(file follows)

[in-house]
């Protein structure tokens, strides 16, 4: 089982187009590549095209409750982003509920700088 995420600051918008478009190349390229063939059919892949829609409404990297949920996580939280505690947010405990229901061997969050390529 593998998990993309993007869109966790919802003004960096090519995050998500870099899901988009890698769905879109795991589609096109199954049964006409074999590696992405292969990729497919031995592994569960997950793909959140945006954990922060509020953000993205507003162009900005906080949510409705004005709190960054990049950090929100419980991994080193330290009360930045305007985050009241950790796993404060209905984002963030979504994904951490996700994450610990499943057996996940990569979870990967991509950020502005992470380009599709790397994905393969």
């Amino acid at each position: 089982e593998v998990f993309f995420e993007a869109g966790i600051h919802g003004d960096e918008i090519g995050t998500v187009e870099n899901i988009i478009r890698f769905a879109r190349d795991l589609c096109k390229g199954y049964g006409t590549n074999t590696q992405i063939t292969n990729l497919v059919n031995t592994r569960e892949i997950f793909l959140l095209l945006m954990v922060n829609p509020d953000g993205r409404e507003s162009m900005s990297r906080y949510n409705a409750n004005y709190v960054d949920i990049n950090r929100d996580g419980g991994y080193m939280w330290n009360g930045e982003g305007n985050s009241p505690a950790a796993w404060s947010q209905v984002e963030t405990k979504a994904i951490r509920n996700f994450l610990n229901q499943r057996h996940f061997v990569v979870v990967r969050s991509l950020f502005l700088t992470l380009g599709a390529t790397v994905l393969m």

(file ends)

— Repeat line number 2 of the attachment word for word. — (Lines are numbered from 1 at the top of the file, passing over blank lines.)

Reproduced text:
């Protein structure tokens, strides 16, 4: 089982187009590549095209409750982003509920700088 995420600051918008478009190349390229063939059919892949829609409404990297949920996580939280505690947010405990229901061997969050390529 593998998990993309993007869109966790919802003004960096090519995050998500870099899901988009890698769905879109795991589609096109199954049964006409074999590696992405292969990729497919031995592994569960997950793909959140945006954990922060509020953000993205507003162009900005906080949510409705004005709190960054990049950090929100419980991994080193330290009360930045305007985050009241950790796993404060209905984002963030979504994904951490996700994450610990499943057996996940990569979870990967991509950020502005992470380009599709790397994905393969």